colleagues and/or employees and/or suppliers may face mental health and wellbeing challenges? Being able to connect with, build a relationship with, offer support and guidance presumably could well be a life skill derived from the “Imitation Game” right? Or do we absolutely need to be a qualified “Counsellor” or “Psychotherapist” to recognise and support such a colleague/individual? As a Senior lawyer I often work with business people looking for legal support but ultimately the decision to go ahead and sign the contract is a business/commercial risk decision.  Not a legal one.  One of those identified grey area. Having said this, even though I am a qualified Solicitor where do my commercial, relationship building, resilience, brand protection/approach skills
come from? Does it all come from my legal training?  Or the so-called “Imitation Game”? Or both?

What about “coaching” someone to realise their dream job/career? If you do a quick internet search “Top tips” can include appearance, personal brand if you like, posture, looking the interviewee in the eye, smiling, good handshake, connection, be authentic – again does this come from specialized training or is it the learned behaviour gained through the “Imitation Game”? Or both?

Athena Herd Equine Facilitated Practitioner a combination of the “Imitation Game” and a qualification…its in our nature……

Cuddles with Marzipan at Athena


Magic Mirror

The Evil Queen in front of the Mirror
Mirror in a 1916 illustration

The Magic Mirror is a mystical object that is featured in the story of Snow White and used by the Evil Queen in order to find out who is the “fairest of them all”.

So why am I writing about this Magic Mirror in the context of Equine Facilitated Learning/Psychotherapy work?

This topic came up during a recent discussion at Athena Herd.

I read and hear so many people referring to a horse as a mirror. So are we saying that a horse is an object that we use to determine who is the “fairest of them all”? Or is there more to it?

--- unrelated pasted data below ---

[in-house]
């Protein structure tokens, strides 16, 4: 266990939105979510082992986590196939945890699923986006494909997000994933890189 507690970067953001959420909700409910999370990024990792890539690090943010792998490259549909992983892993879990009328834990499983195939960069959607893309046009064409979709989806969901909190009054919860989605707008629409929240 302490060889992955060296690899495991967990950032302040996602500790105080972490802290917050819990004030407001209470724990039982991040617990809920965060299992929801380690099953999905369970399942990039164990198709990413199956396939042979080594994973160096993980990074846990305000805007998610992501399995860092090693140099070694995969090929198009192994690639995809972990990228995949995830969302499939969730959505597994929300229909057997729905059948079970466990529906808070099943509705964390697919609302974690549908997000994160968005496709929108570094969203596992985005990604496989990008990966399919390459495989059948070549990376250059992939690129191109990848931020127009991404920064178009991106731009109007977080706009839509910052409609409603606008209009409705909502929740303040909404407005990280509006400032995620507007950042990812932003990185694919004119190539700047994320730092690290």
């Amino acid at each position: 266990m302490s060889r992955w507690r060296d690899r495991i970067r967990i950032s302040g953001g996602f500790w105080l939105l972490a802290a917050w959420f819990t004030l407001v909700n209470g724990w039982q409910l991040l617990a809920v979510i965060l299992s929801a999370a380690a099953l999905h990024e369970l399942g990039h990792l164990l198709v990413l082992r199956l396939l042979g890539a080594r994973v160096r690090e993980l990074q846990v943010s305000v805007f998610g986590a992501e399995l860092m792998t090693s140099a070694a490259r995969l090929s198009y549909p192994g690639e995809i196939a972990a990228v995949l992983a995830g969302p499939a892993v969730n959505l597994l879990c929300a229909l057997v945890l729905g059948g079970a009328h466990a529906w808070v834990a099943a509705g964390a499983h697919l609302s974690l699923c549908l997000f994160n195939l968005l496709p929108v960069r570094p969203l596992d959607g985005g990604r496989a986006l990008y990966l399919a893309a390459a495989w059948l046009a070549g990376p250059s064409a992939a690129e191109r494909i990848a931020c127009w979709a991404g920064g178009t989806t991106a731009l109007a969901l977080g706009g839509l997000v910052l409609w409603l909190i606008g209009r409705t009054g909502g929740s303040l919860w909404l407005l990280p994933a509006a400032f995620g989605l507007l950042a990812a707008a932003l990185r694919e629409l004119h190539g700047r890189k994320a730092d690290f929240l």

So it would seem that some of the real life influences around Snow White have come from for example Maria Sophia Margaretha Catherina von und zu Erthal. Her step mother was domineering and greatly favored the children from her first marriage. The upper right corner of “The Talking Mirror” contains a clear reference to self-love. Is this what we mean by referring to a horse as a mirror?

Disney’s Snow White and the Seven Dwarfs Magic Mirror contained an imprisoned spirit. How does this fit into Equine Facilitated Learning/Psychotherapy work?

The Magic Mirror also appears in Snow White and the Huntsman. Moving to the prequel/sequel of The Huntsman: Winter’s War, the Magic Mirror is revealed to hold darker forms of magic. Freya learns the truth about her sister’s role in the death of her daughter. Ravenna, her sister, becomes the mirror spirit so bound to answer Freya’s questions truthfully prompting Freya to aid Eric in destroying the Mirror at the cost of her own life The final scene, however, shows a golden raven flying away, suggesting that a part of the mirror, thus Ravenna, may have survived.

So why do so many people refer to a horse as a mirror in Equine Facilitated Learning/Psychotherapy work?

Is a horse an object? Or is a horse more than that? A Magic Mirror maybe? A Magic Mirror that is not just about objectifying external beauty but really looking within us to bring out our potential ……. making us the “fairest of them all” or quite simply ……the best that we can be……